E. K. Kilpua

E. K. Kilpua
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E. K. Kilpua
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Solar and Stellar Astrophysics (12)
 
Physics - Space Physics (8)
 
Physics - Plasma Physics (2)
 
Instrumentation and Methods for Astrophysics (1)

Publications Authored By E. K. Kilpua

Coronal mass ejections (CMEs) are one of the primary manifestations of solar activity and can drive severe space weather effects. Therefore, it is vital to work towards being able to predict their occurrence. However, many aspects of CME formation and eruption remain unclear, including whether magnetic flux ropes are present before the onset of eruption and the key mechanisms that cause CMEs to occur. Read More

We present a major step forward towards accurately predicting the arrivals of coronal mass ejections (CMEs) on the terrestrial planets, including the Earth. For the first time, we are able to assess a CME prediction model using data over almost a full solar cycle of observations with the Heliophysics System Observatory. We validate modeling results on 1337 CMEs observed with the Solar Terrestrial Relations Observatory (STEREO) heliospheric imagers (HI) with data from 8 years of observations by 5 spacecraft in situ in the solar wind, thereby gathering over 600 independent in situ CME detections. Read More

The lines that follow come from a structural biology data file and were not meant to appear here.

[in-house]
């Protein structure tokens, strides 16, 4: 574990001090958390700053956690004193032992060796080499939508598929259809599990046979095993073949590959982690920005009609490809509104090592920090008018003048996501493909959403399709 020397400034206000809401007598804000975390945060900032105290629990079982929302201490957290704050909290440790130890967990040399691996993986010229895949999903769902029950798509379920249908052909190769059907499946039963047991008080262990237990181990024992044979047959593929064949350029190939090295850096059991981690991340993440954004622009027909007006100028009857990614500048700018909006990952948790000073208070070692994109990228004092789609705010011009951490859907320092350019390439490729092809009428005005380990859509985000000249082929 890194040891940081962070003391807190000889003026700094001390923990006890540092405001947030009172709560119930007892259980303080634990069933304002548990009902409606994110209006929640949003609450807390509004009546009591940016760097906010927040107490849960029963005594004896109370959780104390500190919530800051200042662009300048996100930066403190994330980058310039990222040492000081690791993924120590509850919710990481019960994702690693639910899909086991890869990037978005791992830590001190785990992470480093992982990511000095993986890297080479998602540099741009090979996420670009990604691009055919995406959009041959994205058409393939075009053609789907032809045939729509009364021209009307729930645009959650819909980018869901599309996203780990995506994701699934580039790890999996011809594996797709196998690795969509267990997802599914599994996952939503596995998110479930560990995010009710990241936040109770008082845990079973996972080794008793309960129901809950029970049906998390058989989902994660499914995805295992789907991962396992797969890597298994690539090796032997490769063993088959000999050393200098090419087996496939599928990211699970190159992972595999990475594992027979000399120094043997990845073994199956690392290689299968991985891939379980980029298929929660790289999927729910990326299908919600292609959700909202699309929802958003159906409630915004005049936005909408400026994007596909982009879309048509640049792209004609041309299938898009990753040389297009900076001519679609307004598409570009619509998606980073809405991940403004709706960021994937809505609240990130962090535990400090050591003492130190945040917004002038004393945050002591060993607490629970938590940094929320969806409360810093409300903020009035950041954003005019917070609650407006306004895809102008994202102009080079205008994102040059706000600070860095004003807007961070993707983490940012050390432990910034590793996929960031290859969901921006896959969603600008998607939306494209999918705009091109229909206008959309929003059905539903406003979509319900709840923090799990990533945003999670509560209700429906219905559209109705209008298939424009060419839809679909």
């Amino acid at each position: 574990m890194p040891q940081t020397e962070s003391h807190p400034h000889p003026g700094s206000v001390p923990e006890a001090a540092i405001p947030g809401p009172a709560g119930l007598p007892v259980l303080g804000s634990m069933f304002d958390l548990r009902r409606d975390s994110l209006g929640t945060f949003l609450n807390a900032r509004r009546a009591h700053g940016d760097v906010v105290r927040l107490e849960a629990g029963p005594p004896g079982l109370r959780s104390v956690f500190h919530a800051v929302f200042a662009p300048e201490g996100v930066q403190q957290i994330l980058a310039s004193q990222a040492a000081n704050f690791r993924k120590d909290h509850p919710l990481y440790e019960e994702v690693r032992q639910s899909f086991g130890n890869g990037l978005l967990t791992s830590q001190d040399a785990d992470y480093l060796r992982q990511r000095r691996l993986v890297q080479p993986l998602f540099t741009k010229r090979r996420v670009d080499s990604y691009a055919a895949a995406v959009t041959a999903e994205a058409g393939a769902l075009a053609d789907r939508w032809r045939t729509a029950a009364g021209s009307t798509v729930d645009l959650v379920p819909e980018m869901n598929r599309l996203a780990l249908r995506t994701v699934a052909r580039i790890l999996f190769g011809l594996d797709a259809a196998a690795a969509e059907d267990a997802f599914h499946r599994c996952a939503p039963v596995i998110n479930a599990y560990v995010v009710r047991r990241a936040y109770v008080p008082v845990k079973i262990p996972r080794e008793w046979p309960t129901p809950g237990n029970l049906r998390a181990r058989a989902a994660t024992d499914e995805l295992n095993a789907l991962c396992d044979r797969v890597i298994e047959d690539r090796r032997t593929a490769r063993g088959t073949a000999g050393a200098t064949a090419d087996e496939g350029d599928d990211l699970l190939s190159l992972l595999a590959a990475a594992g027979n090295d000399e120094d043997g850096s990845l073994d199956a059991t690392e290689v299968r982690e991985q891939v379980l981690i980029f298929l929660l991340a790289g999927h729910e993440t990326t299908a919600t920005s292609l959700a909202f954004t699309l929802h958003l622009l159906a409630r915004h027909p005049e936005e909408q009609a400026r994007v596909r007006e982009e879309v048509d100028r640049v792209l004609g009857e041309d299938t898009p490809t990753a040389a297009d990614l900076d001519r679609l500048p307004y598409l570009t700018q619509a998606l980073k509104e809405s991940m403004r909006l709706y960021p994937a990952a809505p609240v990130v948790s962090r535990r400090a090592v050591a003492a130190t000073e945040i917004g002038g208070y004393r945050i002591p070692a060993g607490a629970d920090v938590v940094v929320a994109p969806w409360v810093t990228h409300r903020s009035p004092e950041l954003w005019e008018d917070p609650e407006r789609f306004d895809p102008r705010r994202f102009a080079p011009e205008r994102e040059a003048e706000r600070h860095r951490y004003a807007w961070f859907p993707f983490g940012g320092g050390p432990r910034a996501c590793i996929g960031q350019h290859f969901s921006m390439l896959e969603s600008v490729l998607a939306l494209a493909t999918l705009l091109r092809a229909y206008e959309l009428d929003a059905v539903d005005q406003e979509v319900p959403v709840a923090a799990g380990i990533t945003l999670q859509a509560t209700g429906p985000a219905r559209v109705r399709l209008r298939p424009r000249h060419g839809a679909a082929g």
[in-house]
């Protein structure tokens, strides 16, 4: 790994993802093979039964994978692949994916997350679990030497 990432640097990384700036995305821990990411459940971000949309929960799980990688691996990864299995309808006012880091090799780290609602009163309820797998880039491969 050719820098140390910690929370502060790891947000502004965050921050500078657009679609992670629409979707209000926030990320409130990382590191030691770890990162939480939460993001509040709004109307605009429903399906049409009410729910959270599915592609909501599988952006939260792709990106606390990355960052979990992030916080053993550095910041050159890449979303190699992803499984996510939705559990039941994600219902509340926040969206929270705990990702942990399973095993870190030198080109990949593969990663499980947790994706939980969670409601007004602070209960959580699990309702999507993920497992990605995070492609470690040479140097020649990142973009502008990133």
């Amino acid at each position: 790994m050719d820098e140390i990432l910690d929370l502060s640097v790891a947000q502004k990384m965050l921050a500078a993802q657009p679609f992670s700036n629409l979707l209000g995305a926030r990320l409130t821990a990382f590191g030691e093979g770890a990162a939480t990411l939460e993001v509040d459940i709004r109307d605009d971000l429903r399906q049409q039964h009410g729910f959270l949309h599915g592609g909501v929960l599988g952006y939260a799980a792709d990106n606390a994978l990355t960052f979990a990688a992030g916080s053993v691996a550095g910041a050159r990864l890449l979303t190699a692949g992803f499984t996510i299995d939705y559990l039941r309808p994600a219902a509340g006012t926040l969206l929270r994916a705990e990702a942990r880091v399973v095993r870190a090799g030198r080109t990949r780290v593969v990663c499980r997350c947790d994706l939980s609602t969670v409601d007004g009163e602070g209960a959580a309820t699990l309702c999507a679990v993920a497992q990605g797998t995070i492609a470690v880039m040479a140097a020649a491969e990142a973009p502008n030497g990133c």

A key aim in space weather research is to be able to use remote-sensing observations of the solar atmosphere to extend the lead time of predicting the geoeffectiveness of a coronal mass ejection (CME). In order to achieve this, the magnetic structure of the CME as it leaves the Sun must be known. In this article we address this issue by developing a method to determine the intrinsic flux rope type of a CME solely from solar disk observations. Read More

Planar magnetic structures (PMSs) are periods in the solar wind during which interplanetary magnetic field vectors are nearly parallel to a single plane. One of the specific regions where PMSs have been reported are coronal mass ejection (CME)-driven sheaths. We use here an automated method to identify PMSs in 95 CME sheath regions observed in-situ by the Wind and ACE spacecraft between 1997 and 2015. Read More